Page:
Few things suck more than getting burned by a client on a freelance job. It’s the worst, and it often leaves you with a dilemma: Is it worth it to go after the deadbeat client, or is it better to just cut your losses and never work with them again? If you’re not protected by a contract or insurance, you may have little recourse.
Also, if the job was only a few hundred dollars, you have to do the cost-benefit analysis on whether or not the squeeze is worth the juice. Sometimes you can negotiate reduced payment (I’ve done that), but even that’s a crap shoot in the end.
But there are certain things you can do to avoid these heartbreakers, the first of which should be heading over to the Freelancer’s Union site. They have tons of resources for client nonpayment, including contracts and letter templates, and other valuable information.
It should also be noted that they are the folks who passed the Freelance Isn’t Free Law in New York a few years back, a groundbreaking piece of legislation protecting freelancers from nonpayment. Take a look.
But the best way to not get screwed is to prevent it from happening in the first place. Let’s walk through some best practices.
Use a Contract
This might be a pretty obvious piece of advice for some of you, but there have been times where we’ve all worked without a contract. And while most of the time things end up fine, when they don’t, you don’t have a leg to stand on if a client stiffs you.
“Always use a contract. After spending time working at agencies, contracts became the norm for me,” says Kiel Fletcher, who’s done freelance design work in some capacity since 2006, mostly around product graphics in the cycling industry. “I have definitely learned the hard way that not having contracts can really get you in trouble. I feel like there is always a weird dance with the details of a contract and not wanting to lose a client but ultimately, I think you need to play like you have nothing to lose and get as detailed as possible in order to protect yourself.”
Make sure to include how many revisions you’re willing to do and how long the client has to pay you, as forgetting either of these things can result in a major headache down the line.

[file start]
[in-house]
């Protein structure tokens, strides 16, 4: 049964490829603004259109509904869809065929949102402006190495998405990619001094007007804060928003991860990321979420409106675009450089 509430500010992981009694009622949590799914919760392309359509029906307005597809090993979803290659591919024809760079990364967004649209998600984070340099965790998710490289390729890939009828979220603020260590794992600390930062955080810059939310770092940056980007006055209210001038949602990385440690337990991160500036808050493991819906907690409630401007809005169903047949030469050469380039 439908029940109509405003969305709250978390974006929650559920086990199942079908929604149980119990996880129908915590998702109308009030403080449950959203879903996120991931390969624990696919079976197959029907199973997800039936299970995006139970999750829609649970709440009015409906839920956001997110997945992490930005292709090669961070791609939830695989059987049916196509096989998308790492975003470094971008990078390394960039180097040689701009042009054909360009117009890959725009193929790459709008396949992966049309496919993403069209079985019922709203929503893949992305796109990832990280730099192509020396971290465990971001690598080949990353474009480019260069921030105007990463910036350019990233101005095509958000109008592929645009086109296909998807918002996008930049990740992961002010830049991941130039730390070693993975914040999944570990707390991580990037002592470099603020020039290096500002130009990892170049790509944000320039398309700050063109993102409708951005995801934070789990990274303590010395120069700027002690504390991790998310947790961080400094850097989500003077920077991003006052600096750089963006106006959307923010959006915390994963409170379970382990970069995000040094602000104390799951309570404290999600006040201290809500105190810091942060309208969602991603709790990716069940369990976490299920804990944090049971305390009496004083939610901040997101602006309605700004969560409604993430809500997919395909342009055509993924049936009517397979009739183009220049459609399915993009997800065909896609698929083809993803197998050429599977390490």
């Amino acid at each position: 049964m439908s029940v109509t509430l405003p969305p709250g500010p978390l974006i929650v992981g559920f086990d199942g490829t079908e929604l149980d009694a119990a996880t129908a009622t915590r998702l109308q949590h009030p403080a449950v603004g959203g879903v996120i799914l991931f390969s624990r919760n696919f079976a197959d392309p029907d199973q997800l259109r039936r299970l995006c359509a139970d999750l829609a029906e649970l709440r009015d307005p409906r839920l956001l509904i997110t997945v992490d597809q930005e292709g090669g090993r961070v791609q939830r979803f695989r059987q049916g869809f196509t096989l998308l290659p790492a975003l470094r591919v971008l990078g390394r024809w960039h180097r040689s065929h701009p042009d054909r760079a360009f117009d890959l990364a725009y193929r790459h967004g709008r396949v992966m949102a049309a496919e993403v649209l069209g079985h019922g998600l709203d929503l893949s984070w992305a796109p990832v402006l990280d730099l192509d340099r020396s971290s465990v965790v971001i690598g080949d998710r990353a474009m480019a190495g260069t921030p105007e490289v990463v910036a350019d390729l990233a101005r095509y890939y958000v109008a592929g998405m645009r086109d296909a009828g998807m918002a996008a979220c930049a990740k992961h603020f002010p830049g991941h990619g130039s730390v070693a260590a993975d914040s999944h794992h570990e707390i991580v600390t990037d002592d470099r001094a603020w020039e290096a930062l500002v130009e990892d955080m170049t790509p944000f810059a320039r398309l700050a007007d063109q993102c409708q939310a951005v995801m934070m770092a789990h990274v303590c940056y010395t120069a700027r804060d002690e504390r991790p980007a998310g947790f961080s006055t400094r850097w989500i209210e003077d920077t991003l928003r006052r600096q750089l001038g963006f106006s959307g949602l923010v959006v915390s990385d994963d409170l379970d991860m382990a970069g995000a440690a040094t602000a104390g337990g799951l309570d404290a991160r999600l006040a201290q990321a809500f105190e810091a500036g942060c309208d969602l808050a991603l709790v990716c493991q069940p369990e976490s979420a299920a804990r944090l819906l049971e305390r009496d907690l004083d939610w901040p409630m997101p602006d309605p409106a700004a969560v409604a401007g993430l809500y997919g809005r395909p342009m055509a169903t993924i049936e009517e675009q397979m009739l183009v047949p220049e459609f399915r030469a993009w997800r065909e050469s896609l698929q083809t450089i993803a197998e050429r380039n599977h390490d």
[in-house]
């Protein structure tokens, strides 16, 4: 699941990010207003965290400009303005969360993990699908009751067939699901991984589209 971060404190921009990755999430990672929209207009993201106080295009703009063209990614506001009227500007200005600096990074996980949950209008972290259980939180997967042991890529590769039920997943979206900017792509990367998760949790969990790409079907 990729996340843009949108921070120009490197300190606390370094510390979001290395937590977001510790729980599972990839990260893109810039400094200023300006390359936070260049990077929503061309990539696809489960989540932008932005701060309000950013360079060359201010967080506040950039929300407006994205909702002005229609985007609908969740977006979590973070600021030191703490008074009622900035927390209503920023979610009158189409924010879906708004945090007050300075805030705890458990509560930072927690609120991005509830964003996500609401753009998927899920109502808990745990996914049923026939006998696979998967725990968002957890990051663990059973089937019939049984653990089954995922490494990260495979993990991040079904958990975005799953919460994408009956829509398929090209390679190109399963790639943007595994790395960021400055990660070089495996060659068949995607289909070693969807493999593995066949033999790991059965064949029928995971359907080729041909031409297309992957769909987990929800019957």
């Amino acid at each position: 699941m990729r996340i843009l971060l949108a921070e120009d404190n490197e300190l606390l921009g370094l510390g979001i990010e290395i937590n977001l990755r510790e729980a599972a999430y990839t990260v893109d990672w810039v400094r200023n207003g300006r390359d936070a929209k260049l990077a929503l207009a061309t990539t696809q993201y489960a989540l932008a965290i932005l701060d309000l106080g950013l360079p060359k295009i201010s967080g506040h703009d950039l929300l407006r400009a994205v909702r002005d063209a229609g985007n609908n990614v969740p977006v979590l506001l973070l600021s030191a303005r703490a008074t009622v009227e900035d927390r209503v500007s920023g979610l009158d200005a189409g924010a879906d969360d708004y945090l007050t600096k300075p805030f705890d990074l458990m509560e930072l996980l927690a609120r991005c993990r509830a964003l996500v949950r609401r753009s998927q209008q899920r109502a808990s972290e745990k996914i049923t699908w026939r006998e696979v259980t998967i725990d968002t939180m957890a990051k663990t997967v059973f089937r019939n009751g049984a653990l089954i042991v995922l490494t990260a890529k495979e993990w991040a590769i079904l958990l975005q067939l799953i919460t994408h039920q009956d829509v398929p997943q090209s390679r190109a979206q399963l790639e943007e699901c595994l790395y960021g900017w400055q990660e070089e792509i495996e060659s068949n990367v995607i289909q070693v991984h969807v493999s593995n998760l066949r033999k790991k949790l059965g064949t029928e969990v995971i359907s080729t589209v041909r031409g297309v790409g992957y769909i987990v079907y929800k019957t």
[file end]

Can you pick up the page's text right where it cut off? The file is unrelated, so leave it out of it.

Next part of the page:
“Dates of execution, dates of compensation and a limitation of creative sign-off, these are all important,” says Fletcher. “What you don’t want to do is write a contract that leaves you beholden to unlimited revisions if you are getting compensated on a set price instead of hourly.”
Request Advance Payment or Have Collateral
Never deliver a final product until payment has been made. If it’s a website, only send mockups or test pages, or lock it with a password. If it’s a video, you might want to send low-res versions, but that can be tricky. “Always either know your rights, have a contract, or have collateral,” says Fletcher. “If you don’t have any of those things then you are basically at risk and flying blind. If you have a client that is willing to pull one over on you then they are probably willing to lie to you.”
If you’re a writer like me, it’s hard to maintain control of work (they can always copy a draft). But that’s why you should also always request half up front. True, you might get stuck for the other half if things go south, but most times if people are willing to put some skin in the game from the get-go, they’ll deliver payment in full once the job is complete.
Consider Getting Insurance
So, this one protects you from a different kind of getting screwed — the kind where a client ends up suing you for any number of things, like your camera busting the day of the big wedding. The thing about liability insurance is that it even limits the amount of damages you could pay to a client if the mishap was your fault.
Fletcher, for example, currently holds a policy that covers General Liability, Professional Liability, and an Umbrella coverage that includes Errors and Omissions. If you’re interested, then head on over to the Freelancer’s Union for more information. In fact, they’re advertising member plans that start at just $22.50 a month. It’s worth looking into, since sometimes the person who screws you is yourself.